Microsoft Drops ALEC membership, moves forward with renewable energy
by David Pomerantz
August 19, 2014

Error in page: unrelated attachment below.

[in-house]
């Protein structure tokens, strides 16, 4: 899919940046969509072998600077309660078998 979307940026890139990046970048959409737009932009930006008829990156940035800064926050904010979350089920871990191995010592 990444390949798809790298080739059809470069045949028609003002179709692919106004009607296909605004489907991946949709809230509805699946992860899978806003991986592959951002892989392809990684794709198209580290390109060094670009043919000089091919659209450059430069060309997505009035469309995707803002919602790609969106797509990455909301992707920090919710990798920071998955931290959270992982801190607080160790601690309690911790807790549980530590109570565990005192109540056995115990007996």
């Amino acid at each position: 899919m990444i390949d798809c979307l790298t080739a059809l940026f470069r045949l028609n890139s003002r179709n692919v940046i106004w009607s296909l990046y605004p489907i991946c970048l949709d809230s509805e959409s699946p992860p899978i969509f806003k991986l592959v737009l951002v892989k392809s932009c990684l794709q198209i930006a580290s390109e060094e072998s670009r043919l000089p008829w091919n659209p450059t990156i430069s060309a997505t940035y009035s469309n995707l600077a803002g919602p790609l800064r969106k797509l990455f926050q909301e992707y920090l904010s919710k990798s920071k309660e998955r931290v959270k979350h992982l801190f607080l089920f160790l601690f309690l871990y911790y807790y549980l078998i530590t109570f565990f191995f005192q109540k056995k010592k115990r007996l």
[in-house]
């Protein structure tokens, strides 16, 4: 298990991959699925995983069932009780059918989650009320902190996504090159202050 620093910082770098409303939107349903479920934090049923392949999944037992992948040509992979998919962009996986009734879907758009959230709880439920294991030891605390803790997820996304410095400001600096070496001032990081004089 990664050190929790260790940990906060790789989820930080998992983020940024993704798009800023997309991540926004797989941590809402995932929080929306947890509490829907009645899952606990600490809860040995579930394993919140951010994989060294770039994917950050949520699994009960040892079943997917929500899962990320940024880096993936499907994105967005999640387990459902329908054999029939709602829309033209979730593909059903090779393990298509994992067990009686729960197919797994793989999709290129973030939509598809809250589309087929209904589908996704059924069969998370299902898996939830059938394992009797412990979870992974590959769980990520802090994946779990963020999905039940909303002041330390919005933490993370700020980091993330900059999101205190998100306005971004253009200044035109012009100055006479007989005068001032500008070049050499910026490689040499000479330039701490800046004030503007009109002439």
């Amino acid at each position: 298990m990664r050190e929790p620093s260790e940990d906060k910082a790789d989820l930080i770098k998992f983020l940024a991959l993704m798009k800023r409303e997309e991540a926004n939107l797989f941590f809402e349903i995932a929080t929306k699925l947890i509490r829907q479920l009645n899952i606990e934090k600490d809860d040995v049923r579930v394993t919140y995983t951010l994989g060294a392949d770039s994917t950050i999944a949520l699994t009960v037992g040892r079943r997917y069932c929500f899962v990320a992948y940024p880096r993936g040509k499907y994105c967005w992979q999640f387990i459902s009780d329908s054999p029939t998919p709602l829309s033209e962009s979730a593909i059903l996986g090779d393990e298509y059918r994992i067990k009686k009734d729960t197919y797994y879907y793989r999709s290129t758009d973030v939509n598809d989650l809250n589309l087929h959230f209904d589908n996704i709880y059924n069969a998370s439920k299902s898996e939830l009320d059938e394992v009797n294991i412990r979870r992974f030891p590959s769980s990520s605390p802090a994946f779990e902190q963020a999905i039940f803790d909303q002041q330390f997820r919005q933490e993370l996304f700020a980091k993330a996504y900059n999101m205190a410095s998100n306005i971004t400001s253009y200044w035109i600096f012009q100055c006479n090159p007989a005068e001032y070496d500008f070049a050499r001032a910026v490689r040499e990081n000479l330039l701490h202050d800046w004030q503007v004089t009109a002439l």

Microsoft has made great progress in its commitment to clean energy and climate leadership in recent years, introducing an internal carbon fee and purchasing large amounts of wind energy to power two of its data centers. But like other leading tech companies which have increased their commitment to renewable energy - including Facebook, Google and Yahoo - Microsofts progress has been undermined by its membership in the American Legislative Exchange Council, or ALEC, a shadowy, increasingly controversial organization that has led an attack by the fossil fuel industry against successful clean energy and climate policies in nearly all 50 states. Today, we learned that Microsoft is correcting that inconsistency, as news spread, confirmed by Microsoft to Greenpeace, that the company has dumped its ALEC membership. ALECs energy agenda is dominated by deep-pocketed coal and oil interests like Exxon Mobil and Peabody Energy. Those companies write model legislation for ALEC to try to pass in states that wouldrepeal renewable energy laws,add fees to home and business owners with solar panels,attack EPA standards for carbon pollution, andmandate climate denial instructionin schools, among other initiatives. Microsoft remains a member ofother groups, like the US Chamber of Commerce, CEI, and State Policy Network, that continue to attack clean energy and climate policies, so it still has work to do to ensure that its political activities arent undermining its carbon and renewable energy goals, but ALEC has led the charge against the clean energy revolution in recent years, so Microsofts dumping its membership is a big move in the right direction. Google, Facebook, eBay, Yahoo, Yelpand other technology companies that are currently still ALEC members would do well to learn from Microsoft's leadership.Many of these companies, especially Google and Facebook, have made significant progress powering their operationswith renewable energy, and have steadily become stronger advocates for clean energy policies. But they haverationalized their ALEC membershipwith the excuse that it is an important vehicle for their other, non-energy related political priorities. Microsoft's departure from ALEC proves that argument specious: technology companies can advocate for their political agenda without loaning their credibility to organizations that undermine their environmental commitments at every turn. Greenpeace has seen a positive change in Microsofts commitment to renewable energy in the past year, with the company signing significant contracts for renewable energy to power its data centers inTexasandIllinois, moving away from its reliance on the purchase of unbundled renewable energy credits. Its decision to dump ALEC is hopefully another signal that under its new CEO, Microsoft recognizes that renewable energy is smart for the economy, the environment, and Microsofts bottom line. Its time for Google, Facebook and the other ALEC members to follow Microsofts decision, dump ALEC, and stop undermining their own progress that is jumpstarting our clean energy revolution.